Duke Neurology Research Round Up, November 2018
November 2018 saw new ten new research studies from the Duke Neurology Department advance the field of neurology at the clinical, laboratory, and educational level. These journal articles include a review of the emerging specialty of sports neurology, potential new treatments for forms of myasthenia gravis, and discussions of use of granular hydrogels to regenerate tissue after stroke. Here are short descriptions of each of these studies, followed by links to the articles themselves.
General Neurology and Neuroscience
- Sports neurology is a relatively new but growing specialty of neurology. Joel Morgenlander, MD was the first author of a review article examining the current state of this area in medical schools and residency training. The article also discusses how interested trainees and neurologists can pursue a career in this area. Read the article in Neurology here.
- Leonard White, PhD, was the senior author of a new study that explores how a form of magnetic resonance imaging may provide a comprehensive “wiring diagram” of the neural connections in the mouse brain. Read what White’s team found, and the challenges they overcame, in the Journal of Comparative Neurology here.
- A research team including Laurie Sanders, PhD, identified an “anti-aging” protein that allows young muscle to regenerate much more effectively than aging muscle: a-Klotho. The team found that a-Klotho plays a critical role in muscle regeneration, and that epigenetic control of the klotho promoter is lost with aging. Read the full article in Nature Communication here, or read a press release on the story here.
- Cefepime is a fourth-generation cephalosporin antibiotic known to have neurotoxic side effects. Matthew Luedke, MD and Dimitry Tchapyjnikov, MD, report on a series of patients who who developed neurological complications from taking this medication; they also conducted a literature review on the subject and offer best practices for clinicians dealing with this issue. Read their article in the Neurohospitalist here.
- Identifying patients with hemtatoma expansion, a complication the develops in one-third of patients with intracerebral hemorrhage (ICH), may be a way to reduce morbidity and mortality related to ICH. Michael “Luke” James, MD, contributed to a study that attempted to validate scores for hematoma expansion in a multi-ethnic Asian patient population with ICH. Read that study in Neurocritical Care.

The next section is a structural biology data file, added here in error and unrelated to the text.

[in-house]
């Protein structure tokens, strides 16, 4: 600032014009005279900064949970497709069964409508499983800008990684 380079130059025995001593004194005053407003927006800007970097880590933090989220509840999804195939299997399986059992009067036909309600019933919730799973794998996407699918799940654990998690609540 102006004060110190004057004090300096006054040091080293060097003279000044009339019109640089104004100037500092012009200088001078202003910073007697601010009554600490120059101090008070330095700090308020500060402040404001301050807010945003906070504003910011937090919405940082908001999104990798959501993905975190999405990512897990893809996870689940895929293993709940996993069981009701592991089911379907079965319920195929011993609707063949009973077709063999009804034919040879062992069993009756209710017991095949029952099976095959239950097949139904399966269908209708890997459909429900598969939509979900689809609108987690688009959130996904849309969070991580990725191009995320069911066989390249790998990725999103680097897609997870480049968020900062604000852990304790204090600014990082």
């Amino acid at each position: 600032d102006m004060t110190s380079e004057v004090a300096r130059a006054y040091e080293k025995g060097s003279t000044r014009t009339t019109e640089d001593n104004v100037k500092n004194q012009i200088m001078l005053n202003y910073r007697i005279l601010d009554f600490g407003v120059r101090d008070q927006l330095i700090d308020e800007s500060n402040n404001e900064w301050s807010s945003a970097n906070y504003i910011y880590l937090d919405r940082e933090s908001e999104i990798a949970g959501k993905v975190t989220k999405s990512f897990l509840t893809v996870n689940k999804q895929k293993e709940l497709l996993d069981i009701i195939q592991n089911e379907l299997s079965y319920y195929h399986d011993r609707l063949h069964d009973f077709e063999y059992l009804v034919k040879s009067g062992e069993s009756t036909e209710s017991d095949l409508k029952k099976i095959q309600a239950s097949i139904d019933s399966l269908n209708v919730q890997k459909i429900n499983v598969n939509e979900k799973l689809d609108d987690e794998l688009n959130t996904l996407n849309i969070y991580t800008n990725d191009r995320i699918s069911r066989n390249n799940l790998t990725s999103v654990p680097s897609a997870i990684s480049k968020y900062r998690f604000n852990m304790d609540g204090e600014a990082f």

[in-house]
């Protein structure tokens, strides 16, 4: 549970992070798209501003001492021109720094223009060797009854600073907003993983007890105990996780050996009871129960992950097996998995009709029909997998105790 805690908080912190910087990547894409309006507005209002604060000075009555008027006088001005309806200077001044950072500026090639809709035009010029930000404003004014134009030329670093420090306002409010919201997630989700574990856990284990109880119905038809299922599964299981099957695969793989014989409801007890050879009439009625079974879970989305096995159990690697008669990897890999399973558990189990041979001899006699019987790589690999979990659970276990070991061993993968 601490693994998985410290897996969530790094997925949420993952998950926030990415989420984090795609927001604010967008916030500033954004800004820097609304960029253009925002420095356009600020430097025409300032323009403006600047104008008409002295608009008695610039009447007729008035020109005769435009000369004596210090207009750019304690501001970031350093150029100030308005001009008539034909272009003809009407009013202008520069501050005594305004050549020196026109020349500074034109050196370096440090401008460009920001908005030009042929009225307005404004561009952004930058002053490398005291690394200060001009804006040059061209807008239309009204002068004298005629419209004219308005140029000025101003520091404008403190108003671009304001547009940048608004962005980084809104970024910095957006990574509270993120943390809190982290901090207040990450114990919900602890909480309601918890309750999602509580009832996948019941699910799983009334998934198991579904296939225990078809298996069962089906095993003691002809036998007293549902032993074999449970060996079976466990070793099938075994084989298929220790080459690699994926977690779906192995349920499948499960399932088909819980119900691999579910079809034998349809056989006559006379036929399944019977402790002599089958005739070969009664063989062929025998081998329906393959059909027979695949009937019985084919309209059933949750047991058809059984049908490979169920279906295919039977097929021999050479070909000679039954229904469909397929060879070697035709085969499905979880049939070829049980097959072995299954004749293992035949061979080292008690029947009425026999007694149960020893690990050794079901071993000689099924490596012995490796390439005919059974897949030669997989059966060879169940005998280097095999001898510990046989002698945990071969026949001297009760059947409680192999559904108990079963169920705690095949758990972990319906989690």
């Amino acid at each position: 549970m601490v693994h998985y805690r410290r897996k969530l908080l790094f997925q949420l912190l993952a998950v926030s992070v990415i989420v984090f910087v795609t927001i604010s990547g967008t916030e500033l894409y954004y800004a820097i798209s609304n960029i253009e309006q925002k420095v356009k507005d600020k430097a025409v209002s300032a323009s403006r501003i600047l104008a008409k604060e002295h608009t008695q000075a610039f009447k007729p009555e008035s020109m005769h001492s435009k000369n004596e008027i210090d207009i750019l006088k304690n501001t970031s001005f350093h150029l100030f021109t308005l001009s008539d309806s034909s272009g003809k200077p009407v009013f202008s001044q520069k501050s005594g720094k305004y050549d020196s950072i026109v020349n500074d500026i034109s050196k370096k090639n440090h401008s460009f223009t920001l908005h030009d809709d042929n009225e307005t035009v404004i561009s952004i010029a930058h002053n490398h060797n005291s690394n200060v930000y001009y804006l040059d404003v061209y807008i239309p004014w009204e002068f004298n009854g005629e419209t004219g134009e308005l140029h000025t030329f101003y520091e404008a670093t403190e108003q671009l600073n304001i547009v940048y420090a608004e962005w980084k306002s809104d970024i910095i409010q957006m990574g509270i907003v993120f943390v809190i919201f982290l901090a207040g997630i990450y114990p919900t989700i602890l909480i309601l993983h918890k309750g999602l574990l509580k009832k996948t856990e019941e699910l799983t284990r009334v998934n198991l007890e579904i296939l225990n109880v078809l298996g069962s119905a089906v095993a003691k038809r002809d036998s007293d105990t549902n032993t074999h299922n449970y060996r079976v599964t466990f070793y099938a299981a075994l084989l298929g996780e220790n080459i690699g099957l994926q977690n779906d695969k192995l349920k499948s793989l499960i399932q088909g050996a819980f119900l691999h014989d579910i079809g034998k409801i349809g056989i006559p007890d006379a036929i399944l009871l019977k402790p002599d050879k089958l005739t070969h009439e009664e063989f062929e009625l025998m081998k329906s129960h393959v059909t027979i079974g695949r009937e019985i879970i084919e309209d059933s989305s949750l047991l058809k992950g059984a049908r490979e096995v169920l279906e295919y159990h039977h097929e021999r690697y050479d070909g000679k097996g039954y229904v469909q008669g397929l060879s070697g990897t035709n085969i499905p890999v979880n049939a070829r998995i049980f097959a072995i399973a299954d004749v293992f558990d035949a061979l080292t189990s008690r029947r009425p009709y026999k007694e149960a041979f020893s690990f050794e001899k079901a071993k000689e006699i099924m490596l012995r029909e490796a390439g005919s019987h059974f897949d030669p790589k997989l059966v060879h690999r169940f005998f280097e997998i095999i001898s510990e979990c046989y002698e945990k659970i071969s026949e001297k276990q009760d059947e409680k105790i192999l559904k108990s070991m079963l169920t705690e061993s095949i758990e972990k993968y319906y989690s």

- Primary age-related tauopathy (PART) is a condition that causes cognitive impairment. A team of researchers including Rich O’Brien, MD, PhD, followed patients with PART and Alzheimer’s disease until death, comparing the genotypes, cognitive performance, and neuropathological features associated with both conditions. Read the results of their study in Alzheimer’s and Dementia here.
- Kathleen Welsh-Bohmer, PhD, was part of a team that evaluated “Revere,” an iPad-administered word-list recall test to quantify deficits in verbal episodic memory. The team compared Revere to RAVLT, an examiner-administered test currently in popular use, in a group of 153 randomized participants with mild cognitive impairment. Read the results of their study here.
- Lisa Hobson-Webb, MD, Jeffrey Guptill, MD, MHS, Vern Juel, MD, Janice Massey, MD, and colleagues, also analyzed the plasma miRNA profiles of a subtype of myasthenia gravis (MG) known as MuSK+ MG. The distinct plasma miRNA profiles they found may be useful for identifying biomarkers for MG subtypes and in providing optimal treatment. Read their article in the Journal of Neuroimmunology here.
- The same authors contributed to another study involving MuSK MG--this time examining tracrolimus, an immunosuppressant that interferes with IL-2 transcription to inhibit T-cell response. The authors found that tracolimus may have potential as an alternative immunosuppressive therapy for patients with MuSK-MG. Read that study here.
- Granular hydrogels are emerging as an effective, versatile platform for tissue-engineered constructs in regenerative medicine, with applications from skin repair to stroke. Tatiana Segura, PhD, was the senior author of a paper discussing this new tool. Read her article in Current Opinion in Biotechnology here.